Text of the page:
15 Mar 2016

Don't impose sanctions over missile tests, says Iran minister

9:19 am on 15 March 2016

Prime Minister John Key has met with the Iranian Foreign Minister in his Beehive office this afternoon.

Mohammad Javad Zarif arrived in New Zealand yesterday - the first visit by an Iranian Foreign Minister in more than a decade.

Iranian Foreign Minister Mohammad Javad Zarif in Vienna.

Iranian Foreign Minister Mohammad Javad Zarif speaks to media in Vienna. Photo: AFP

John Key said the government wanted to refresh ties with Iran after long-running economic sanctions were lifted this year.

"Iran was formerly NZ's fifth-largest export market - now that sanctions have been removed we want to re-establish that relationship," Mr Key said.

They also discussed regional issues relevant to New Zealand's role on the United Nations Security Council, he said, including relationships with Syria, Yemen and Afghanistan.

"Obviously we have some concerns about the human rights issues situation in Iran and I raised that with Minister Zarif," he said.

Speaking to Morning Report today, Mr Zarif said Iran's missile tests were not against a UN Security Council resolution, and they would continue to develop the weapons.

Sanctions against Iran were lifted in January after the country agreed to limit its nuclear capabilities.

However, there had been calls for sanctions to resume following the tests last month.

BBC reported this morning that Europe and the US would hold talks in Paris to discuss the issue. The US had already imposed some new sanctions.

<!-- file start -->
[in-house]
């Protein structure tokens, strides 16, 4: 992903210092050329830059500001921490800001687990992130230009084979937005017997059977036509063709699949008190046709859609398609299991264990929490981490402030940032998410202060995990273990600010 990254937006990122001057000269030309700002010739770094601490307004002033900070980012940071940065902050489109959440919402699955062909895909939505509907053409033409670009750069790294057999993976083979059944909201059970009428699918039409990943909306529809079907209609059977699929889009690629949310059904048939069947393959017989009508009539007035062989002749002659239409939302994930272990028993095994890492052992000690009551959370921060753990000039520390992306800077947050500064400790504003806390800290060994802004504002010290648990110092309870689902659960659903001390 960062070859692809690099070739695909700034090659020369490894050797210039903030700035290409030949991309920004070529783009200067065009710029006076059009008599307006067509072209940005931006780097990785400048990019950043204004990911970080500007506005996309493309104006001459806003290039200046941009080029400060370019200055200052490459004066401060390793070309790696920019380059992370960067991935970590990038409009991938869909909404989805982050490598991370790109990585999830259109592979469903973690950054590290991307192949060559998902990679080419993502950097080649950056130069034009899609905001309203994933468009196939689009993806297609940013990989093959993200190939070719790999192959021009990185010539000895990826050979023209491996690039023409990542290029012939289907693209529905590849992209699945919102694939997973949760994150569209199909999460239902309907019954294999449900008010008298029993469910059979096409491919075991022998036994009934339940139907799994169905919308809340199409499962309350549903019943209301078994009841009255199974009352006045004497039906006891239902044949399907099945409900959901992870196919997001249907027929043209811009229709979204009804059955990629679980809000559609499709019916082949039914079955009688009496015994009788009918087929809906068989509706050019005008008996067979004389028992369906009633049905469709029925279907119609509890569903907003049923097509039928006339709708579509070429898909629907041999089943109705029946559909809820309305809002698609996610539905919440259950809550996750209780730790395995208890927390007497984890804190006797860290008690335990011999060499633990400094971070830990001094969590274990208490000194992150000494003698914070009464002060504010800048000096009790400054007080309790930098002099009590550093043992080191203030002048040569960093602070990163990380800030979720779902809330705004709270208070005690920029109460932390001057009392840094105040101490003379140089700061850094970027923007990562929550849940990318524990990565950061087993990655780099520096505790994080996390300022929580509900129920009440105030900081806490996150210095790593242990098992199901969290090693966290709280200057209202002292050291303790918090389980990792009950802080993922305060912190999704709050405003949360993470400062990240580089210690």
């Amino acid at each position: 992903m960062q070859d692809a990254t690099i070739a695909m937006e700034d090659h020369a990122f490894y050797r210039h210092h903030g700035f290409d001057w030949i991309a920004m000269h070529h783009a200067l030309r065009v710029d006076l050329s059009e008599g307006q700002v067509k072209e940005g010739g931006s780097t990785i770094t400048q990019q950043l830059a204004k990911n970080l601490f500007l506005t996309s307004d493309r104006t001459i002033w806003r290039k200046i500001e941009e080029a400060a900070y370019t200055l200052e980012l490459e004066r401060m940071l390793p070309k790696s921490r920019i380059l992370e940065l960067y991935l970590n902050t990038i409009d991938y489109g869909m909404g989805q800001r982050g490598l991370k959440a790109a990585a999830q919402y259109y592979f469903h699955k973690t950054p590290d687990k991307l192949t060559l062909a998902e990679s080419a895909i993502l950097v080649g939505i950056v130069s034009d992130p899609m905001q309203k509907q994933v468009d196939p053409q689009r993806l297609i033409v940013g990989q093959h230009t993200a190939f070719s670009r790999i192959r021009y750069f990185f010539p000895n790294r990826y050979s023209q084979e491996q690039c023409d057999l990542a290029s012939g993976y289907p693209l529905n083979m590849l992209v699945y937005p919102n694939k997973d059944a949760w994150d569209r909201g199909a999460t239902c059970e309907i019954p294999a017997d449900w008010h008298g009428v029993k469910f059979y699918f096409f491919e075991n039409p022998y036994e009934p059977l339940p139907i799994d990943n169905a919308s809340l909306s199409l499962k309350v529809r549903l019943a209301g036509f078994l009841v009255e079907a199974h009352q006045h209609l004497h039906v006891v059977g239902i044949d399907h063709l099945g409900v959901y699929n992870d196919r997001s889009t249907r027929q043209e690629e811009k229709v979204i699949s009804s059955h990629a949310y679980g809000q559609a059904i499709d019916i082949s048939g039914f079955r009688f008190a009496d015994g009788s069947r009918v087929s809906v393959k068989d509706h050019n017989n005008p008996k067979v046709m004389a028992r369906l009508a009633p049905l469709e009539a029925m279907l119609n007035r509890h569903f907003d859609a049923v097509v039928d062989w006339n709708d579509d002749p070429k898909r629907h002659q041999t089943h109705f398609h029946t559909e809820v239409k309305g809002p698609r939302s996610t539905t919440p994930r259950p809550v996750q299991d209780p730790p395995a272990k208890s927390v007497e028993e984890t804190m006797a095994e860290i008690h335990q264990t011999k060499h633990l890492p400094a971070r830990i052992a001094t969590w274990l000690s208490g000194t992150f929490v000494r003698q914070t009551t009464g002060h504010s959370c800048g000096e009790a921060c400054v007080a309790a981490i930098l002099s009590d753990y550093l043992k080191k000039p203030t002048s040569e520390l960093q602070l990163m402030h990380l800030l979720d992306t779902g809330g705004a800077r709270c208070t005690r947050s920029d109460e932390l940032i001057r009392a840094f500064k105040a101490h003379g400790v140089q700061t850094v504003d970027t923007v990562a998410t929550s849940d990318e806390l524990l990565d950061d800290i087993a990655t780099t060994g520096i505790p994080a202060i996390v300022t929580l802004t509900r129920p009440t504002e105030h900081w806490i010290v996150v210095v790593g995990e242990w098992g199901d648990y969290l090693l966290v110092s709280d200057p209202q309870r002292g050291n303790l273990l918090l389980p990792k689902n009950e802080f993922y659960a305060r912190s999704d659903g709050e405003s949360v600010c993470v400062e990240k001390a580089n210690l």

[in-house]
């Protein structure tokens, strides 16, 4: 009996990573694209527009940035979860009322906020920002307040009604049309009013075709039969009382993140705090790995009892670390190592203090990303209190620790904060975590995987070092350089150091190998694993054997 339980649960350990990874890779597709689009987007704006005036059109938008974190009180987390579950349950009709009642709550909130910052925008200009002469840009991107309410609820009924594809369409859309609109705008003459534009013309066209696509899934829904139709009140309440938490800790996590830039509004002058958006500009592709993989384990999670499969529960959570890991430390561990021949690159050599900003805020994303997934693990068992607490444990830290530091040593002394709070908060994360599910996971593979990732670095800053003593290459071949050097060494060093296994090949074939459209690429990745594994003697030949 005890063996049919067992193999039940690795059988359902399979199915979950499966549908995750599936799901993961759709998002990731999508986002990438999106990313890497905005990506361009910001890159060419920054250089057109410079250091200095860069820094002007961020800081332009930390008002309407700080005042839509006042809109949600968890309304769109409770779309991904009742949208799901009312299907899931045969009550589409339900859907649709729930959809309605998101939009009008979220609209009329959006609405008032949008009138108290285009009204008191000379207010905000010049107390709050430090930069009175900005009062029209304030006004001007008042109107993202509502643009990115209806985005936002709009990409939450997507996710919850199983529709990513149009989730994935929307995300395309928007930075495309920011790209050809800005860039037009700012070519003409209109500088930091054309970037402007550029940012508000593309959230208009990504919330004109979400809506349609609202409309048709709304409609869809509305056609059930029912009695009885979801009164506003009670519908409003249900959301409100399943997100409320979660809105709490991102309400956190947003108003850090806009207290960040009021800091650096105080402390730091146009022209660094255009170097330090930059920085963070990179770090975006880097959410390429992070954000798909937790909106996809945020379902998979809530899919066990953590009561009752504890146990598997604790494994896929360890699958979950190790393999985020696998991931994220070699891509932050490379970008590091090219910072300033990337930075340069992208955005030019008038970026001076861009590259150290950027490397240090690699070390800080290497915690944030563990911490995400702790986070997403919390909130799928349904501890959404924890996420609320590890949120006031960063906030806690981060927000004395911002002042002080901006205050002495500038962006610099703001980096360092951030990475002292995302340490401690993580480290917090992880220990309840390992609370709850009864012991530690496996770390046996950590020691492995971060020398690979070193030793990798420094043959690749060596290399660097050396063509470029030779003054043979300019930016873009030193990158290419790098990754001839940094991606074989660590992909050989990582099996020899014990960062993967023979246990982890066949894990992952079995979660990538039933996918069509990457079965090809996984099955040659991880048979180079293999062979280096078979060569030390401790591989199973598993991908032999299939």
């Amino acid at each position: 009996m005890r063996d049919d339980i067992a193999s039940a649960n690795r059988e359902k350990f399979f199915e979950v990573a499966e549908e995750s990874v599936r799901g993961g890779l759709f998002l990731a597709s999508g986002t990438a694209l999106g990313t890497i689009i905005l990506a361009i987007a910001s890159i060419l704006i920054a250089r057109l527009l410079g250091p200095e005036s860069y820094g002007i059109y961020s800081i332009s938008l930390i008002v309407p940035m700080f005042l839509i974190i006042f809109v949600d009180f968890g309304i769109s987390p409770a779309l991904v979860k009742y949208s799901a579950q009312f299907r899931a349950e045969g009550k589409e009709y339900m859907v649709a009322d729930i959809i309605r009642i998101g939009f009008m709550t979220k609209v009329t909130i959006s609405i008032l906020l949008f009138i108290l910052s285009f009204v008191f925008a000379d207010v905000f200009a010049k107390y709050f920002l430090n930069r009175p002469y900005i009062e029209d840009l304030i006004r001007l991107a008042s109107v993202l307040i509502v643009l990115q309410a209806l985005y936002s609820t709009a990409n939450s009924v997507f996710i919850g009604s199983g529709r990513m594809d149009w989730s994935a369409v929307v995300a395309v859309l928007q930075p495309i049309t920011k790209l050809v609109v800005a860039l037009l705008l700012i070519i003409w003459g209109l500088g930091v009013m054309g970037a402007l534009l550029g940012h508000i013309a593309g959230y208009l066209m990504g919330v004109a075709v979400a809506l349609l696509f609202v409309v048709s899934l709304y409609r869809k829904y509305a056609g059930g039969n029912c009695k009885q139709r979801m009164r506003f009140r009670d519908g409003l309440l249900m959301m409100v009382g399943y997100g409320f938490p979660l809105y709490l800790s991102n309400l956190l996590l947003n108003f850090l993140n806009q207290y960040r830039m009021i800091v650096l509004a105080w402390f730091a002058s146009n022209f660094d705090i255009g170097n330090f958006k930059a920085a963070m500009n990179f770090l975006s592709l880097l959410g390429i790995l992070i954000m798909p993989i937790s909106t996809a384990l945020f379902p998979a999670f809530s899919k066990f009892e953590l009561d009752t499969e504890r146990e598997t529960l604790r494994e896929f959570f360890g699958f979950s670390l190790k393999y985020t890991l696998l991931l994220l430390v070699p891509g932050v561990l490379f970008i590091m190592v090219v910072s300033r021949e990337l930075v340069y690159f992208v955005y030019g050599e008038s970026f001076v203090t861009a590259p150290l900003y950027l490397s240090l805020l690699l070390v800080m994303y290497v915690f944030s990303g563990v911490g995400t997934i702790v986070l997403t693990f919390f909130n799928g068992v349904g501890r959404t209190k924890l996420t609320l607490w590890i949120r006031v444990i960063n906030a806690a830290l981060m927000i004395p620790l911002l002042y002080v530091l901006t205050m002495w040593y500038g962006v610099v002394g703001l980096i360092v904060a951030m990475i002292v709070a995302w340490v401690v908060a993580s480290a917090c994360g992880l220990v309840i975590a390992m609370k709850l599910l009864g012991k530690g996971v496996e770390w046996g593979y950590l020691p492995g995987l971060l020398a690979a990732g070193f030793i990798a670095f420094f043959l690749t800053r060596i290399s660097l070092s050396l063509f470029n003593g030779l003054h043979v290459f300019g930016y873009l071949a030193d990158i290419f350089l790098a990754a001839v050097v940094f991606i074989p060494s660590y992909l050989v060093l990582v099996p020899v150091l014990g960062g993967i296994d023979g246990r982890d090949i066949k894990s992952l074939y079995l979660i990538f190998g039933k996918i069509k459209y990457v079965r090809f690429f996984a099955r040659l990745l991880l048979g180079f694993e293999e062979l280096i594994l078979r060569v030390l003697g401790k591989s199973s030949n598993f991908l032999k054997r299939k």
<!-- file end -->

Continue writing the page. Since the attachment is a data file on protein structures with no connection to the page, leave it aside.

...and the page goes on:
But Mr Zarif said Iran needed missiles.

The Iranian flag outside the Beehive in Wellington.

The Iranian flag outside the Beehive in Wellington. Photo: RNZ/Benedict Collins

"We spent a fraction of any other country in the region on defence, and missiles are a means of defence that we require," he said.

The missiles were not designed to carry nuclear warheads, and Iran had provided guarantees that it would not develop nuclear weapons, he said.

New Zealand exporters had welcomed the removal of sanctions against Iran.

In the 1980s the country was one of New Zealand's top five export markets, and a massive importer of lamb.

Mr Zarif said he hoped New Zealand and Iran could rebuild their trade relationship.

There were opportunities for investment in geothermal, nano and bio technologies, which Iran had made progress in, he said.

Mr Zarif [ http://www.radionz.co.nz/news/political/298813/mccully-meets-with-iranian-minister met with his New Zealand counterpart Murray McCully yesterday.

They discussed trade and economic issues, but also New Zealand's concerns about human rights abuses in Iran, Mr McCully said.

Iran was being investigated by the UN for human rights abuses but Mr Zarif told Morning Report this was politically motivated.

"We are interested in a genuine human rights dialogue, not a sham," he said.

Mr Zarif also met with Trade Minister Todd McClay and Minister for Primary Industries Nathan Guy today, and would also speak to the New Zealand Institute of International Affairs.

Iranian Foreign Minister Mohammad Javad Zarif shakes hands with Prime Minister John Key on 14 March 2016 at Parliament.

Mr Zarif shakes hands with Mr Key after their meeting today at Parliament Photo: RNZ / Benedict Collins

Murray McCully and Mohammad Javad Zarif.

Mr McCully and Mr Zarif Photo: RNZ / Benedict Collins

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